In Memory of
25 . 06 . 1938 – 21 . 03 . 2007
Wick gratefully acknowledge the source of this work as David Margaroni
Roger Stott (Varndean 1949-57) was one of the most memorable people I have ever encountered. He gained the ultimate accolade from Brian Stone, one of our most respected masters, of being the most exceptional English student he had ever had the good fortune to encounter, he achieved the status of head prefect, and he graduated in English from Cambridge University.
I first met Roger at Balfour Road primary school when his family moved to Brighton from Kenilworth in 1949. We became good friends at that point, and maintained a close bond after joining Varndean, spending much time together, though Brethren community strongly discouraged such fraternization.
Roger showed an early passion for literature, and we often visited the Theatre Royal. The Evening Argus correspondence columns often benefited from contributions by Roger on a whole variety of subjects.
He had an infectious boisterous enthusiasm in anything which took his interest, and had also something of a wild streak, possibly a reaction against his strict upbringing’ I recall having my first driving lesson in his father’s car when he was encouraging me to floor the accelerator !
Whilst at school he met Phoebe East, subsequently marrying her in 1960. They were blessed with five children.
On leaving University he worked for 3M then Schweppes, before joining the family business (Stott and Sons, a wholesale grocery company) as Sales Manager, then Managing Director.
He became a leading member of the religious group into which he had been born, the Exclusive Brethren, severing his ties with old school associates, but left the Brethren following the acrimonious split of 1970. He soon declared himself to be an agnostic and abandoned religious worship altogether, dedicating himself instead to better understanding the truths explored in the work of his most loved Poets and writers: W.B. Yeats, Auden, Shakespeare, Toni Morrison, James Joyce, Seamus Heaney and Brendan Kennelley.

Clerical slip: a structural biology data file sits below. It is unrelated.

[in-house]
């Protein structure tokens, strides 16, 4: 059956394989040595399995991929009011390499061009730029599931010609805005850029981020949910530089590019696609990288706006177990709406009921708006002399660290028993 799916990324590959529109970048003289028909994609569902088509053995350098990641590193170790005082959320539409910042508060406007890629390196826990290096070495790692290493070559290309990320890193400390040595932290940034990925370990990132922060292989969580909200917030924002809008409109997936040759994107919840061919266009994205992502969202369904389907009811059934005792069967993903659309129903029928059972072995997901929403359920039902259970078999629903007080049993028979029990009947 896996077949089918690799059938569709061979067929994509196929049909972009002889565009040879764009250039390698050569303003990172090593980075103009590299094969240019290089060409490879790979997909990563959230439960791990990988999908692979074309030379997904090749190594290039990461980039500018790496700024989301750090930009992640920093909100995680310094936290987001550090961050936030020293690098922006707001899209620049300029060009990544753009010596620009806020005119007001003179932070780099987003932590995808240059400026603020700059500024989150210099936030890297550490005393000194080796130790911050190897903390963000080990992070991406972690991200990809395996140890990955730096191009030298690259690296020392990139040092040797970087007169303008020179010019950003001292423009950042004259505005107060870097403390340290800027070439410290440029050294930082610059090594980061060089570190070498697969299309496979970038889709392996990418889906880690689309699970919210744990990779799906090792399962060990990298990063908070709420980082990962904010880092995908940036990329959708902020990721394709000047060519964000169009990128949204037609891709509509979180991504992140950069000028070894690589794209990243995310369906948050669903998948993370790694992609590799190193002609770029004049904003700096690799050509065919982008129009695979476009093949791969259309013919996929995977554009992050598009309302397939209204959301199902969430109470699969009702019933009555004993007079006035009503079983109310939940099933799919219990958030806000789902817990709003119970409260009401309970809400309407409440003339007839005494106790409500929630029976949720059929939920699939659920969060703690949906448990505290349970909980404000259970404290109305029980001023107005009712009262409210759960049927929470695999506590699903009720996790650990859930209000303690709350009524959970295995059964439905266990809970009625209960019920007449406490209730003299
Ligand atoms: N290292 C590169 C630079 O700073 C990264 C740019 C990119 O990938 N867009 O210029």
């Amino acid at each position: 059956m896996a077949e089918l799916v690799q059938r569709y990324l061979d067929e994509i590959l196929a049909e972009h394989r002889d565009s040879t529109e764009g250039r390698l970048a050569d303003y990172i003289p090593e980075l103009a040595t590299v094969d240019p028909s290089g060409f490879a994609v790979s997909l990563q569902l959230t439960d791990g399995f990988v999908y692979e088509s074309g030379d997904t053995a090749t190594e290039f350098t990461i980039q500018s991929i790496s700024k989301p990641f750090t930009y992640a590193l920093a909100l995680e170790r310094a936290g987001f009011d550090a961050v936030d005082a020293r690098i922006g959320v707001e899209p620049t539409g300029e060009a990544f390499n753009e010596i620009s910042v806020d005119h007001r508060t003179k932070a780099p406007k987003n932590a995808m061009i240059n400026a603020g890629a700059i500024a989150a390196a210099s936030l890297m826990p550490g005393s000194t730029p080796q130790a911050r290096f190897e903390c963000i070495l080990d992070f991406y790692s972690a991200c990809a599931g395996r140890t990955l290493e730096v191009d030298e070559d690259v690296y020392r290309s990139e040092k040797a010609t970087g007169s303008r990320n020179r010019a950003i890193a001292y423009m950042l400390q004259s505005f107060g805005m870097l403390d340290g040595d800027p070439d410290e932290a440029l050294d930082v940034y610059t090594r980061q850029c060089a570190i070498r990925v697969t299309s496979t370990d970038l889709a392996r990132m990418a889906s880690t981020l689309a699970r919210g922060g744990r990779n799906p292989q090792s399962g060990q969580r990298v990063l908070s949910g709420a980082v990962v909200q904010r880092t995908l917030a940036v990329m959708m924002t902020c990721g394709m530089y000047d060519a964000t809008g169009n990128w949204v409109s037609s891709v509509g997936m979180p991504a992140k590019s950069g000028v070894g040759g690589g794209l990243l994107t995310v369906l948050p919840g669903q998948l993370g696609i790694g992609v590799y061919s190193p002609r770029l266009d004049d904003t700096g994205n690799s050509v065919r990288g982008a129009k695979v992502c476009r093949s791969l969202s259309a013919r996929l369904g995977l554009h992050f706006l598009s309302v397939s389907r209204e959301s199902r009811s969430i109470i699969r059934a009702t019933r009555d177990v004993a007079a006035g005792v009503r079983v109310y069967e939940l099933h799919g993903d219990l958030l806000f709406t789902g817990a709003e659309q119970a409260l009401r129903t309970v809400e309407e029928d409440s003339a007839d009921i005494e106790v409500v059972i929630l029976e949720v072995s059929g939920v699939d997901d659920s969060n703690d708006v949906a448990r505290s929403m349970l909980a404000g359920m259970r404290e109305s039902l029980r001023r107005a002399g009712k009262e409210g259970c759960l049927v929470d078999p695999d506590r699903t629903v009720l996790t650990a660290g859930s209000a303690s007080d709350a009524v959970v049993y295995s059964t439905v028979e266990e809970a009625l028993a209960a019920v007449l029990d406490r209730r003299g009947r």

At this point he was able to throw himself wholeheartedly into acting, joining the prestigious Wick Theatre Group based in Southwick, West Sussex. Here he played several lead rôles in plays written by his greatest literary heroes, Tennessee Williams, Arthur Miller and Shakespeare including, Othello and Night of the lguana.
Roger separated from Phoebe in the late ’70s, later meeting an English teacher called Mary with whom he had an important relationship until they separated ten years later.
When the family business failed in the mid ’70s, Roger secured a job in the BBC as a researcher in the religious programmes unit. In 1980 he began his new and illustrious career first as a researcher and then as a producer of religious programmes for BBC Television.
Intelligent, creative and hugely knowledgeable about all religious matters, Roger thrived at the BBC, soon writing and making his own programmes including Everyman “A Brief History of Hell” (with George Steiner), Everyman ”Just an Illness” (Susan Sontag) and “The Isle is Full of Noises” (with Seamus Heaney).
ln 1990 he left the BBC and set up his own business as a freelance filmmaker. During these ten Years he wrote a number of Plays, Poetry and his own autobiography. He also acted as a freelance copy editor for Cambridge University Press.
At the same time he met and married Pamela and they bought and restored an eighteenth-century mill together on the Fens in Cambridgeshire on the banks of the River Lark.
Following the turbulences of his former life, it was indeed tragic that in this final idyllic and peaceful setting he was cruelly struck down with pancreatic cancer, succumbing in March 2008 surrounded by his family.
I am much indebted to Roger’s daughter Rebecca who supplied so much of the information on Roger’s past history.
But I grow old among dreams,
A weather-worn, marble triton
Among the streams.
In 2017 his daughter Rebecca published “In the Days of Rain”, a biography of her father and a memoir of the Exclusive Brethren: ‘one of the most reclusive and savage Protestant sects in British history’.